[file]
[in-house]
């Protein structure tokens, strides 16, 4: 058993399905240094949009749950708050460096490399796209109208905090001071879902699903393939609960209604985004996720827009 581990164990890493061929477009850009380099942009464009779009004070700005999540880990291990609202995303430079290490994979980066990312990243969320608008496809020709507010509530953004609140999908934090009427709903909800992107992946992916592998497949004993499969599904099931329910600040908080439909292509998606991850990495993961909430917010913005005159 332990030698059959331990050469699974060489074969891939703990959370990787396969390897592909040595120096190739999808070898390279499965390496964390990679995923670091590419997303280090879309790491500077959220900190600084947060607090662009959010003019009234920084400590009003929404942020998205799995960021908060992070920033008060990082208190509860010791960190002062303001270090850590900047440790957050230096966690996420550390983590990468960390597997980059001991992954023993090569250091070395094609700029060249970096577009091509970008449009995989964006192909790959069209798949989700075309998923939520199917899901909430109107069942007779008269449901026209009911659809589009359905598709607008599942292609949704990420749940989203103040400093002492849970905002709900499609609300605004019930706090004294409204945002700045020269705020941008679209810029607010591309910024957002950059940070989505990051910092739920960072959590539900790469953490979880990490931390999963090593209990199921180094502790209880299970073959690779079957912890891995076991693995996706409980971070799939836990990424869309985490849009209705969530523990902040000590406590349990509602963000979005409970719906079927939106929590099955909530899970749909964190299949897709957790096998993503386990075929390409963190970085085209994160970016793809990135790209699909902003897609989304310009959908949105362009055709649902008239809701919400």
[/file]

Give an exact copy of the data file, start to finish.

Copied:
[in-house]
């Protein structure tokens, strides 16, 4: 058993399905240094949009749950708050460096490399796209109208905090001071879902699903393939609960209604985004996720827009 581990164990890493061929477009850009380099942009464009779009004070700005999540880990291990609202995303430079290490994979980066990312990243969320608008496809020709507010509530953004609140999908934090009427709903909800992107992946992916592998497949004993499969599904099931329910600040908080439909292509998606991850990495993961909430917010913005005159 332990030698059959331990050469699974060489074969891939703990959370990787396969390897592909040595120096190739999808070898390279499965390496964390990679995923670091590419997303280090879309790491500077959220900190600084947060607090662009959010003019009234920084400590009003929404942020998205799995960021908060992070920033008060990082208190509860010791960190002062303001270090850590900047440790957050230096966690996420550390983590990468960390597997980059001991992954023993090569250091070395094609700029060249970096577009091509970008449009995989964006192909790959069209798949989700075309998923939520199917899901909430109107069942007779008269449901026209009911659809589009359905598709607008599942292609949704990420749940989203103040400093002492849970905002709900499609609300605004019930706090004294409204945002700045020269705020941008679209810029607010591309910024957002950059940070989505990051910092739920960072959590539900790469953490979880990490931390999963090593209990199921180094502790209880299970073959690779079957912890891995076991693995996706409980971070799939836990990424869309985490849009209705969530523990902040000590406590349990509602963000979005409970719906079927939106929590099955909530899970749909964190299949897709957790096998993503386990075929390409963190970085085209994160970016793809990135790209699909902003897609989304310009959908949105362009055709649902008239809701919400």